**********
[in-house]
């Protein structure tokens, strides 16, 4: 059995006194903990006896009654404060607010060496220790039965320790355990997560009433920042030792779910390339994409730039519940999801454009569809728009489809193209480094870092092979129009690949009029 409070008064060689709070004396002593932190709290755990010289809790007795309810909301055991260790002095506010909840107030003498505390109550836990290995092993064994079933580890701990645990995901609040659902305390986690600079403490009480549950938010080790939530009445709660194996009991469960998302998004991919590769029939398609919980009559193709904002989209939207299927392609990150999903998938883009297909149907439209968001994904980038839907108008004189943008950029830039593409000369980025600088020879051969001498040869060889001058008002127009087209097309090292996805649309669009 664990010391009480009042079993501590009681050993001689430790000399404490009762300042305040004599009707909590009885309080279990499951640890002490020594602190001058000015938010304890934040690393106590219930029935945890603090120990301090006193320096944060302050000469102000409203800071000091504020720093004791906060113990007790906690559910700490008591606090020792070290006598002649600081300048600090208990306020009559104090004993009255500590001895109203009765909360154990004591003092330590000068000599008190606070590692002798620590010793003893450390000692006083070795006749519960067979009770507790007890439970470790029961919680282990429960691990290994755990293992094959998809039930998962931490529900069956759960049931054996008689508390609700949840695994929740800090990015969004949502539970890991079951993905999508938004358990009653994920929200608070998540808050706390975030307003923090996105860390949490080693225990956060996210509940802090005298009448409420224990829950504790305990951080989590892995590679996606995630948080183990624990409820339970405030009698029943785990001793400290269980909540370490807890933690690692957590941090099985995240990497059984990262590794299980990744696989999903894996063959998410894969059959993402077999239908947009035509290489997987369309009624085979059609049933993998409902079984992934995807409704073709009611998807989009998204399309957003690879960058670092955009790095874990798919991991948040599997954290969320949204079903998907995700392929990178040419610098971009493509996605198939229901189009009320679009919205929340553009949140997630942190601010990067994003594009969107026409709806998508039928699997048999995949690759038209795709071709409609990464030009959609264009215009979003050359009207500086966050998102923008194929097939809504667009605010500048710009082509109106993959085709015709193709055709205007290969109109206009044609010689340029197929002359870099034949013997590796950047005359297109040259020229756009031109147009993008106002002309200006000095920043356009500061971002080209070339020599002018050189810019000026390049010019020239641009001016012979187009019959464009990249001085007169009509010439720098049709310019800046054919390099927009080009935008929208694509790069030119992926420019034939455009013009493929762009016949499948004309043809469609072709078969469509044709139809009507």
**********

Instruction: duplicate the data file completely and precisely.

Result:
[in-house]
């Protein structure tokens, strides 16, 4: 059995006194903990006896009654404060607010060496220790039965320790355990997560009433920042030792779910390339994409730039519940999801454009569809728009489809193209480094870092092979129009690949009029 409070008064060689709070004396002593932190709290755990010289809790007795309810909301055991260790002095506010909840107030003498505390109550836990290995092993064994079933580890701990645990995901609040659902305390986690600079403490009480549950938010080790939530009445709660194996009991469960998302998004991919590769029939398609919980009559193709904002989209939207299927392609990150999903998938883009297909149907439209968001994904980038839907108008004189943008950029830039593409000369980025600088020879051969001498040869060889001058008002127009087209097309090292996805649309669009 664990010391009480009042079993501590009681050993001689430790000399404490009762300042305040004599009707909590009885309080279990499951640890002490020594602190001058000015938010304890934040690393106590219930029935945890603090120990301090006193320096944060302050000469102000409203800071000091504020720093004791906060113990007790906690559910700490008591606090020792070290006598002649600081300048600090208990306020009559104090004993009255500590001895109203009765909360154990004591003092330590000068000599008190606070590692002798620590010793003893450390000692006083070795006749519960067979009770507790007890439970470790029961919680282990429960691990290994755990293992094959998809039930998962931490529900069956759960049931054996008689508390609700949840695994929740800090990015969004949502539970890991079951993905999508938004358990009653994920929200608070998540808050706390975030307003923090996105860390949490080693225990956060996210509940802090005298009448409420224990829950504790305990951080989590892995590679996606995630948080183990624990409820339970405030009698029943785990001793400290269980909540370490807890933690690692957590941090099985995240990497059984990262590794299980990744696989999903894996063959998410894969059959993402077999239908947009035509290489997987369309009624085979059609049933993998409902079984992934995807409704073709009611998807989009998204399309957003690879960058670092955009790095874990798919991991948040599997954290969320949204079903998907995700392929990178040419610098971009493509996605198939229901189009009320679009919205929340553009949140997630942190601010990067994003594009969107026409709806998508039928699997048999995949690759038209795709071709409609990464030009959609264009215009979003050359009207500086966050998102923008194929097939809504667009605010500048710009082509109106993959085709015709193709055709205007290969109109206009044609010689340029197929002359870099034949013997590796950047005359297109040259020229756009031109147009993008106002002309200006000095920043356009500061971002080209070339020599002018050189810019000026390049010019020239641009001016012979187009019959464009990249001085007169009509010439720098049709310019800046054919390099927009080009935008929208694509790069030119992926420019034939455009013009493929762009016949499948004309043809469609072709078969469509044709139809009507």